A study in 46 adults with type 2 diabetes found that taking sesame oil for 90 days significantly reduced fasting blood sugar and hemoglobin A1c (HbA1c), compared with a placebo group. HbA1c levels are an indicator of long-term blood sugar control.

5 Helps to treat arthritis
May help treat arthritis

Osteoarthritis affects nearly 15% of the population and is a common cause of joint pain.

Several rodent studies have linked sesame oil to improvements in arthritis.

In one 28-day study, researchers gave the oil to rats at daily doses of 0.5 ml per pound (1 ml per kg) of body weight. The rats experienced reduced markers of oxidative stress and arthritic symptoms, such as joint pain.

Although animal studies have demonstrated that sesame oil may offer arthritis relief, research in humans is needed.

6 Helps in healing wounds and burns

While sesame oil can be consumed for its health benefits, it may also be used topically for wounds and burns.

Ozone is a natural gas that can be used medically. Its clinical use dates back to 1914 when it was used to treat infections during World War I. Oils with ozone added to them — known as ozonated oils — are used topically to treat various skin conditions.

In one rat study, topical treatment with ozonated sesame oil was linked to higher levels of collagen in wound tissue. Collagen is a structural protein necessary for wound healing.

Other studies have demonstrated that topical treatment with sesame oil reduced burn and wound healing time in mice, though human research in this area is lacking.

The oil’s ability to speed the healing of wounds and burns can likely be attributed to its antioxidant and anti-inflammatory properties.

7 Protects against UV rays

Some research shows that sesame oil may protect against damage from UV rays, which can harm your skin. This effect is likely largely due to its high antioxidant content.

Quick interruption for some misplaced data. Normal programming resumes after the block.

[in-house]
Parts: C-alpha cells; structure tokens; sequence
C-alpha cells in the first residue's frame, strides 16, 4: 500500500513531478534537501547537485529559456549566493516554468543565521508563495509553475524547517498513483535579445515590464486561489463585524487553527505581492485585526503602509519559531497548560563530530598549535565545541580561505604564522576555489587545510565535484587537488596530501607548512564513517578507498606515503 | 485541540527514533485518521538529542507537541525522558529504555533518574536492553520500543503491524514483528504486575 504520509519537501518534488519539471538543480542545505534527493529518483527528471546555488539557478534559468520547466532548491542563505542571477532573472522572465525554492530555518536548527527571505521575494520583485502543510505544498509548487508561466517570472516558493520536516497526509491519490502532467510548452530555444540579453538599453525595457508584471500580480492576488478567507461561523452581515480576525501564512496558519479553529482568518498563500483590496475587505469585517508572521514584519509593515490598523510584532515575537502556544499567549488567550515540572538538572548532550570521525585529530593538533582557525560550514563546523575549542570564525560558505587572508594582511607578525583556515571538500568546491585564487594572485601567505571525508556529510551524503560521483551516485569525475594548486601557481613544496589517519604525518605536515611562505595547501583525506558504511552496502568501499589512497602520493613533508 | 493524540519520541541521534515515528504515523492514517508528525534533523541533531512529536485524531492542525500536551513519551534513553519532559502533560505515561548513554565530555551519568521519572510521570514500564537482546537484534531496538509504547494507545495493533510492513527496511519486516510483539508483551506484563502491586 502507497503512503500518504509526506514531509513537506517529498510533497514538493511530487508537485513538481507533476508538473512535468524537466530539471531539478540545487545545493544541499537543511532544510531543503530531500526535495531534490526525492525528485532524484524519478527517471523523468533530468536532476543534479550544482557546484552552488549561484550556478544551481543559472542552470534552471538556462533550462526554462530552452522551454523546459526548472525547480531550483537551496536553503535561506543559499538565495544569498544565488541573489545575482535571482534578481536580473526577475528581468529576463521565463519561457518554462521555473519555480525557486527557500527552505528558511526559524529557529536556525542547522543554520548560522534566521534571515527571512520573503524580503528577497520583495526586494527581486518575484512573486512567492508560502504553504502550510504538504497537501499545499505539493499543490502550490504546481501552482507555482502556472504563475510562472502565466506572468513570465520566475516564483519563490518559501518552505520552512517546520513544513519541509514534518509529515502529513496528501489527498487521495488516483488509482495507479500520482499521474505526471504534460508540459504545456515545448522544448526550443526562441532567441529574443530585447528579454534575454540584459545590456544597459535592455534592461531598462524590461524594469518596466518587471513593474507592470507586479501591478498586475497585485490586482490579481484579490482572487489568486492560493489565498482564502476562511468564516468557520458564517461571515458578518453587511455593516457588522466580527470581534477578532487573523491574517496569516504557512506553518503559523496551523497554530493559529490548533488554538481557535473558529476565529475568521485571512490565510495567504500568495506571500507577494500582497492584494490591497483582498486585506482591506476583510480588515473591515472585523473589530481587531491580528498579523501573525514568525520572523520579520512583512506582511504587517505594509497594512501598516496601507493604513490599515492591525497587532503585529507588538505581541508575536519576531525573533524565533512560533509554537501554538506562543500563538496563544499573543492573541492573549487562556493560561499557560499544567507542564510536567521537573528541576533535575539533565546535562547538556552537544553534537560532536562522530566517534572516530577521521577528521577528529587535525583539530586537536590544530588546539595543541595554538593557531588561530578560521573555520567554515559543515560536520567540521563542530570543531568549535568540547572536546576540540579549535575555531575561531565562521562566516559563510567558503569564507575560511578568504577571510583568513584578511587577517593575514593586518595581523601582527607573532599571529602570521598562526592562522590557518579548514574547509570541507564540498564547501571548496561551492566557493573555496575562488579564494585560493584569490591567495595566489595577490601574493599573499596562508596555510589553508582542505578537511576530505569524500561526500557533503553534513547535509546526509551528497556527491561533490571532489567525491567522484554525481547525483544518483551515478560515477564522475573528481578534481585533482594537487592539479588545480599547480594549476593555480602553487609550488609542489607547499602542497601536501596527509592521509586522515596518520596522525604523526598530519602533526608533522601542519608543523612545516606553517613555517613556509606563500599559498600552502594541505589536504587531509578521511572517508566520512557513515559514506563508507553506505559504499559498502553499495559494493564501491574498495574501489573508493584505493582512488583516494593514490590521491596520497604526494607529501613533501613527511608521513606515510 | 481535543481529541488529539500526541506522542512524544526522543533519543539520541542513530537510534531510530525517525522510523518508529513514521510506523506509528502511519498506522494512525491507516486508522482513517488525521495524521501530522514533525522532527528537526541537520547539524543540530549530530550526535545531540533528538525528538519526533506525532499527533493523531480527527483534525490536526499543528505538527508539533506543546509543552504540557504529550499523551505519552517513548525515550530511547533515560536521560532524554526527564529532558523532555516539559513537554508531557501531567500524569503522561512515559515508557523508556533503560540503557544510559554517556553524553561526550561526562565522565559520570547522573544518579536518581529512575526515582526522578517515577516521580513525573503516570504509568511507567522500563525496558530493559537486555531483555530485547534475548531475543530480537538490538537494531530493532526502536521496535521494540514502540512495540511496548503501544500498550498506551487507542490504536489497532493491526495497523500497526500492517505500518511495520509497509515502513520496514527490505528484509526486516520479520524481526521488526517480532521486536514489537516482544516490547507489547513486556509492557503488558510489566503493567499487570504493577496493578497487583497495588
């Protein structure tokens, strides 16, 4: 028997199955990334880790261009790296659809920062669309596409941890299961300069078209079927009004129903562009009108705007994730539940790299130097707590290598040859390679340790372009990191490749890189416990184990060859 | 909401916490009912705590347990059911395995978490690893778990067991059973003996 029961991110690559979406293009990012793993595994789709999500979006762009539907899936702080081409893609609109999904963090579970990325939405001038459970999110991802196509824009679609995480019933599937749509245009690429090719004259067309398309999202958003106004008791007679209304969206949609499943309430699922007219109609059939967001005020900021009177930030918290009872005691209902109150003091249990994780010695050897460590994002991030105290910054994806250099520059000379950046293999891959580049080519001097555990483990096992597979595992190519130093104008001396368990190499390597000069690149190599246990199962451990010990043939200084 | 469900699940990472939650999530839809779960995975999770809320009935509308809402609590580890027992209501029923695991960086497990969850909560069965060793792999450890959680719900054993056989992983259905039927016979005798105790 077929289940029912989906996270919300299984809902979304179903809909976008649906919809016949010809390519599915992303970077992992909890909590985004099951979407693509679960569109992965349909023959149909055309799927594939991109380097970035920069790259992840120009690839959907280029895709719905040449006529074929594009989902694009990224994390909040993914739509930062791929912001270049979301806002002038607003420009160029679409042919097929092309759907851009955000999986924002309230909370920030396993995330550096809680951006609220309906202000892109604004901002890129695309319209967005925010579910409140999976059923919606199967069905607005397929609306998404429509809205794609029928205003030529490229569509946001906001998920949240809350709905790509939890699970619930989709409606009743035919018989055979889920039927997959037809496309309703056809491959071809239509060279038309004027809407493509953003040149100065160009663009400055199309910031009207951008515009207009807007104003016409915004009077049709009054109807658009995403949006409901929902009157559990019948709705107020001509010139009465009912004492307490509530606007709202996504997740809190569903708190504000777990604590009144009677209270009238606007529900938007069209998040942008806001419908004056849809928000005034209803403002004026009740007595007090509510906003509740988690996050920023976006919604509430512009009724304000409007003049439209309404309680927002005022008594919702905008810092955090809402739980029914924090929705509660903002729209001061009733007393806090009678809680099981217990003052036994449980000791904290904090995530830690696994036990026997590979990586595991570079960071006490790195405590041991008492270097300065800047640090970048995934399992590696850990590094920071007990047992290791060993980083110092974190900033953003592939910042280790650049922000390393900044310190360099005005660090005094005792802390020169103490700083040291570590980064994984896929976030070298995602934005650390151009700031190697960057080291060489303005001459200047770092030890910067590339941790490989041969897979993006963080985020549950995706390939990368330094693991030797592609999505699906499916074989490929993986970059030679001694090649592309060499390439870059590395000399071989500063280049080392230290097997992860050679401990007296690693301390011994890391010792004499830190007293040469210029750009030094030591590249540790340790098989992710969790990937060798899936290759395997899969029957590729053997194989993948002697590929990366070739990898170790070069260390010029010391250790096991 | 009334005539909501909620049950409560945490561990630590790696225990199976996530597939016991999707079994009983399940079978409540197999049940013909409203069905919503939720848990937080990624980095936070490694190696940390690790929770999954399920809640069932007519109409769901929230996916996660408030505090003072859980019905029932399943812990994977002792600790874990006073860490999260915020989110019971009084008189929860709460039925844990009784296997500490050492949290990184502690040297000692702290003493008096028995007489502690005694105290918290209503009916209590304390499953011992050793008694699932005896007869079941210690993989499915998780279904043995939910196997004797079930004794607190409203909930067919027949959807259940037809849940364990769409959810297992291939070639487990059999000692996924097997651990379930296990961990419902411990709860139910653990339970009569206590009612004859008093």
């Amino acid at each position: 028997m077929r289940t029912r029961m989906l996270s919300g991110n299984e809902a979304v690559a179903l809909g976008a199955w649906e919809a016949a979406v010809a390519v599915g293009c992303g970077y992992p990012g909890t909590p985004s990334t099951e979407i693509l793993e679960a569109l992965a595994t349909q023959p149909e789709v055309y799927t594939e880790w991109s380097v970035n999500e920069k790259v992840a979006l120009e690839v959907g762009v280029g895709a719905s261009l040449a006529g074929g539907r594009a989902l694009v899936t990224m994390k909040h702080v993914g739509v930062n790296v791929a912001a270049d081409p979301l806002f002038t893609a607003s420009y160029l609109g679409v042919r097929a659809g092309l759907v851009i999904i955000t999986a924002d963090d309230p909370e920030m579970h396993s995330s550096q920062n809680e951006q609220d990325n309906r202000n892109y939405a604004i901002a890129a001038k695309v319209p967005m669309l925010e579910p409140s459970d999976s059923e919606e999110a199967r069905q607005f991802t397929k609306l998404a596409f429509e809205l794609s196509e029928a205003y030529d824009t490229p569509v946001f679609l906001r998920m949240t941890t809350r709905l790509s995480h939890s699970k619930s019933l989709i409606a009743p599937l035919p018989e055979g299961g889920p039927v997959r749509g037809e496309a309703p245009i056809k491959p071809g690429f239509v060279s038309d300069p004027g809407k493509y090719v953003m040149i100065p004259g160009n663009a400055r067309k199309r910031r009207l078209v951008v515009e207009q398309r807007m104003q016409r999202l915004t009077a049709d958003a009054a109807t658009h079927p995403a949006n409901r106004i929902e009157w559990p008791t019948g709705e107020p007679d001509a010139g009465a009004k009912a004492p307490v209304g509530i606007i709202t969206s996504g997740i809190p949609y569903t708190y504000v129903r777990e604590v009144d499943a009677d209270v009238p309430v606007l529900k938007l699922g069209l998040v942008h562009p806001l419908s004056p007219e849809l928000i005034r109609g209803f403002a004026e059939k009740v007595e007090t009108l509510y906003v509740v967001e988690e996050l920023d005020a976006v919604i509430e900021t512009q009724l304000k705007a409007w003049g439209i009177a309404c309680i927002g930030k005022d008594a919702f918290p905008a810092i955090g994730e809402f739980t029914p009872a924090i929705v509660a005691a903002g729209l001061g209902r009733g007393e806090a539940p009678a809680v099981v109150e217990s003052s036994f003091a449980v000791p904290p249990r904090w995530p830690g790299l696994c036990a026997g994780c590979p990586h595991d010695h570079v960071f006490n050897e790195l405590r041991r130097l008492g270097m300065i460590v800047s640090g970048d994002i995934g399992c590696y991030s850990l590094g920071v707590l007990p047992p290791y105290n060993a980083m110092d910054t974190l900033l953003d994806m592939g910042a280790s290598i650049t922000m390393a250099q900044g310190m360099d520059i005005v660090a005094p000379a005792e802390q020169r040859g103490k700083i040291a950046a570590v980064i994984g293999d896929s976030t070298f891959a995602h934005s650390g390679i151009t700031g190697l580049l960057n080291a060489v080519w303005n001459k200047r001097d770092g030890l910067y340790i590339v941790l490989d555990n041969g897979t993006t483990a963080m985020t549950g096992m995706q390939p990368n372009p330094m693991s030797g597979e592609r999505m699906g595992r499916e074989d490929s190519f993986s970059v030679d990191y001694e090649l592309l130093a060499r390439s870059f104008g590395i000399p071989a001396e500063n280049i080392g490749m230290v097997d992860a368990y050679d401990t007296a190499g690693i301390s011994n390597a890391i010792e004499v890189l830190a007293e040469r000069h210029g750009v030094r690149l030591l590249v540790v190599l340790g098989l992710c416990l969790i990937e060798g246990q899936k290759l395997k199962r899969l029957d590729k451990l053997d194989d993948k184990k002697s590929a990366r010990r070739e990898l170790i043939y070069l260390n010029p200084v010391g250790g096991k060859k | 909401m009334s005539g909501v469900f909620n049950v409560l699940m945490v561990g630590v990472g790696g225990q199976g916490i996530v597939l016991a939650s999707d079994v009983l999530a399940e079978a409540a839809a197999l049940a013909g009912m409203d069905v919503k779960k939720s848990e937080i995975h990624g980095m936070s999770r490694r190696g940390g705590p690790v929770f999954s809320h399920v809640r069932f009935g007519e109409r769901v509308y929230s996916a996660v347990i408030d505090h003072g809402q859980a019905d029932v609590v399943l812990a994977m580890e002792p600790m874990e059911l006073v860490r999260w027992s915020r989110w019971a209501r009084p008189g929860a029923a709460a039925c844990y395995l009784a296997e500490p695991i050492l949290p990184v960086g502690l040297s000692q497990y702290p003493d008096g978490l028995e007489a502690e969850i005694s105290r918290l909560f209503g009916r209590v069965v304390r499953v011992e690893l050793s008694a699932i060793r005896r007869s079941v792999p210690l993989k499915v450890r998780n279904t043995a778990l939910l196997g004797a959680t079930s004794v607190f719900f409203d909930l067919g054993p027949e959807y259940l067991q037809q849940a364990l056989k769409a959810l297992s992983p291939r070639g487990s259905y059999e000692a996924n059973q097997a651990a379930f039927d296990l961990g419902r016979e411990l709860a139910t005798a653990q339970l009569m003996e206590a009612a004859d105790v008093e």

In fact, it has the ability to resist 30% of UV rays, while many other oils, such as coconut, peanut, and olive oils, can resist only 20%.

Several sources claim that sesame oil can be a good natural sunscreen and has a natural SPF. However, there is limited research on its effectiveness to protect from the strong rays of the sun, so it’s best to use sunscreen.

8 Improve sleep quality
May improve sleep quality

One study showed that dripping sesame oil on the foreheads of 20 participants during seven, 30-minute sessions over a 2-week period improved sleep quality and quality of life, compared with a placebo treatment.

9 Topical application may relieve pain
Topical application may relieve pain

Some studies have shown that a massage with sesame oil may help reduce arm and leg pain.

Easy ways to add it to your diet

Sesame oil adds a delicious and nutty flavor to a wide variety of dishes. It’s a popular ingredient in Asian and Middle Eastern cuisine.

There are several varieties of this oil, each offering a slightly different flavor and aroma.

Unrefined sesame is light in color, offers a nutty flavor, and is best used when cooking at a low to medium heat. Refined sesame oil, which is more processed, has a neutral flavor and is best for deep- or stir-frying.

Toasted sesame oil has a deep brown color and delicate flavor that makes it best suited for dressings and marinades.

Here are easy dishes in which you can add sesame oil into your diet:

  • stir-fries
  • sesame noodles
  • marinades for meat or fish
  • vinaigrettes
  • sauces or dips